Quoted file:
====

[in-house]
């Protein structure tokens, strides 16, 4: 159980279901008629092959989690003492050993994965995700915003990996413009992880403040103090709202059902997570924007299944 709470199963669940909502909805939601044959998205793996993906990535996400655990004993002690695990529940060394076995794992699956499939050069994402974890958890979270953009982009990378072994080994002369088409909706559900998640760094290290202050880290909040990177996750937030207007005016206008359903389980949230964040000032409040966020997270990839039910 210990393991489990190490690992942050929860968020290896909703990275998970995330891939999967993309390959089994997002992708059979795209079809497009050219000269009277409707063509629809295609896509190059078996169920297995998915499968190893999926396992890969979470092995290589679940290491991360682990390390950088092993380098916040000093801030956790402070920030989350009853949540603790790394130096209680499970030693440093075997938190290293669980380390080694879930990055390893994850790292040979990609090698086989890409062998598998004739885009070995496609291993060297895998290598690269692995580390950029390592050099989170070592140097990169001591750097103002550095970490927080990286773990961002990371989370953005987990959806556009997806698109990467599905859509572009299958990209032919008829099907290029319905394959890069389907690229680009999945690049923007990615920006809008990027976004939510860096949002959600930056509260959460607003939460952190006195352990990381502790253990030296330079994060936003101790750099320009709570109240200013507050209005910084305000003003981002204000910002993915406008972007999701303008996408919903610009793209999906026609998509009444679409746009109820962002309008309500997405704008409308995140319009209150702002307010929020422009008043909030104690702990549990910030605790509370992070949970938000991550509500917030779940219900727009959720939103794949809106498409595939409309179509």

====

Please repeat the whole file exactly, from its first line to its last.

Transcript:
[in-house]
């Protein structure tokens, strides 16, 4: 159980279901008629092959989690003492050993994965995700915003990996413009992880403040103090709202059902997570924007299944 709470199963669940909502909805939601044959998205793996993906990535996400655990004993002690695990529940060394076995794992699956499939050069994402974890958890979270953009982009990378072994080994002369088409909706559900998640760094290290202050880290909040990177996750937030207007005016206008359903389980949230964040000032409040966020997270990839039910 210990393991489990190490690992942050929860968020290896909703990275998970995330891939999967993309390959089994997002992708059979795209079809497009050219000269009277409707063509629809295609896509190059078996169920297995998915499968190893999926396992890969979470092995290589679940290491991360682990390390950088092993380098916040000093801030956790402070920030989350009853949540603790790394130096209680499970030693440093075997938190290293669980380390080694879930990055390893994850790292040979990609090698086989890409062998598998004739885009070995496609291993060297895998290598690269692995580390950029390592050099989170070592140097990169001591750097103002550095970490927080990286773990961002990371989370953005987990959806556009997806698109990467599905859509572009299958990209032919008829099907290029319905394959890069389907690229680009999945690049923007990615920006809008990027976004939510860096949002959600930056509260959460607003939460952190006195352990990381502790253990030296330079994060936003101790750099320009709570109240200013507050209005910084305000003003981002204000910002993915406008972007999701303008996408919903610009793209999906026609998509009444679409746009109820962002309008309500997405704008409308995140319009209150702002307010929020422009008043909030104690702990549990910030605790509370992070949970938000991550509500917030779940219900727009959720939103794949809106498409595939409309179509």